Championing Change To Arts In Education
Last Friday over 200 people gathered at Birmingham Repertory Theatre to debate the decline in creative arts provision in education. This included young people from schools and universities, teachers, head teachers, higher education lecturers, artists, theatre makers and policy makers.
The aim of the Big Arts and Education Debate was to discuss and highlight the disappearance of arts from state education. Spearheading the debate was the impassioned playwright James Graham who urged everyone “to stop what we are doing, put everything down and fight this.”
There is much to celebrate about the wealth of arts activity taking place in primary, secondary and special schools by dedicated creative teachers, often supported by cultural organisations. The REP alone has one of the biggest learning and participation departments in the country. We see the value of the arts in young people's learning and social development and so do our 18 partner schools - it's why we deliver workshops and projects in local schools every day of the academic year.
However, the arts in secondary schools are under threat not least because of the English Baccalaureate (Ebacc) which in its current form is depriving the next generation of creative talent. Since 2010 there has been a 28% drop in the number of children taking creative GCSEs, with a similar drop in the number of creative arts teachers being trained. James Graham, who has had three plays on in the West End in the last 12 months and who has just won a prestigious Olivier Award, poignantly said at the debate “in this current climate, I wouldn't be here.”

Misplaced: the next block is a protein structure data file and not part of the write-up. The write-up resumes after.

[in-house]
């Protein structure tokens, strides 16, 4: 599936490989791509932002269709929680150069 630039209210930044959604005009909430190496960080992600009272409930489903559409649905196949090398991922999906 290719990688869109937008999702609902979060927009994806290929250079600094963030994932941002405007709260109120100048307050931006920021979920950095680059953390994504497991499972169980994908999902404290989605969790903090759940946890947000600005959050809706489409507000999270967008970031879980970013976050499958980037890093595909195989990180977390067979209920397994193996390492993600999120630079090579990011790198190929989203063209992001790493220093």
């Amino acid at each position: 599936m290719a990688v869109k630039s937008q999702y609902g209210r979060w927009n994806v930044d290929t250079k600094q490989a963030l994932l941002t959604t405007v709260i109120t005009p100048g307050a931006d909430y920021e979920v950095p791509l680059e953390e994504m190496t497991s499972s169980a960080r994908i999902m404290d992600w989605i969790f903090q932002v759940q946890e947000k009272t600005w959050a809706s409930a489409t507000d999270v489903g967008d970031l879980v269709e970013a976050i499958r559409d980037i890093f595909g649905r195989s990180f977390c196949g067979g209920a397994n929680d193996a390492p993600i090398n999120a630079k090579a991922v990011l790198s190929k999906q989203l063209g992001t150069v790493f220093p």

For those that don't know about the EBacc, it refers to a combination of subjects that the government thinks is important for young people to study at GCSE. It includes English, Maths, sciences, geography or history and a language – so no creative, technical and artistic subjects. It's also a performance measure – it's a way for the government to measure how many young people are getting grade C or above in academically focused GCSEs. This provides a solid education to an extent but as one pupil from Lordswood Girls School said at the debate “we can't explore ourselves in education, so how can we have jobs that we enjoy?”
The debate allowed a range of thoughts and opinions to be voiced and some of the key issues included:
- The theatre industry needs to move forward with a joined up collaborative response to government.
- Many head teachers support the arts but face financial and accountability pressures.
- It is important to make the case for arts education to parents.
- There is a need to develop stronger organisational relationships between cultural institutions and schools.
- There is also a need for a targeted campaign to engage employers.
- As an industry we should change the language: investment instead of subsidy.
- A clarion call is needed to recruit inspirational leaders to advocate the importance of arts education.
- Young people should continue to be involved in the debate.
- Teacher training should be reviewed to include more arts.
At the end of the debate there was a general consensus that this is just the start of the conversation and it should continue. Over the coming weeks we'll be collating responses from delegates and forming a task group to prioritise and where appropriate, action recommendations. The debate demonstrated how much desire there is for the industry and educators to work together to make positive change and celebrate the arts in education. Many of us are already bridging the gap between schools and the theatre industry and so going forward we'll be planning to work more closely with organisations such as the Cultural Learning Alliance, Action for Children's Arts, What Next?, the London Theatre Consortium and UK Theatre to promote the case for the arts in education together.
Steve Ball, Associate Director for Learning & Participation at Birmingham Repertory Theatre
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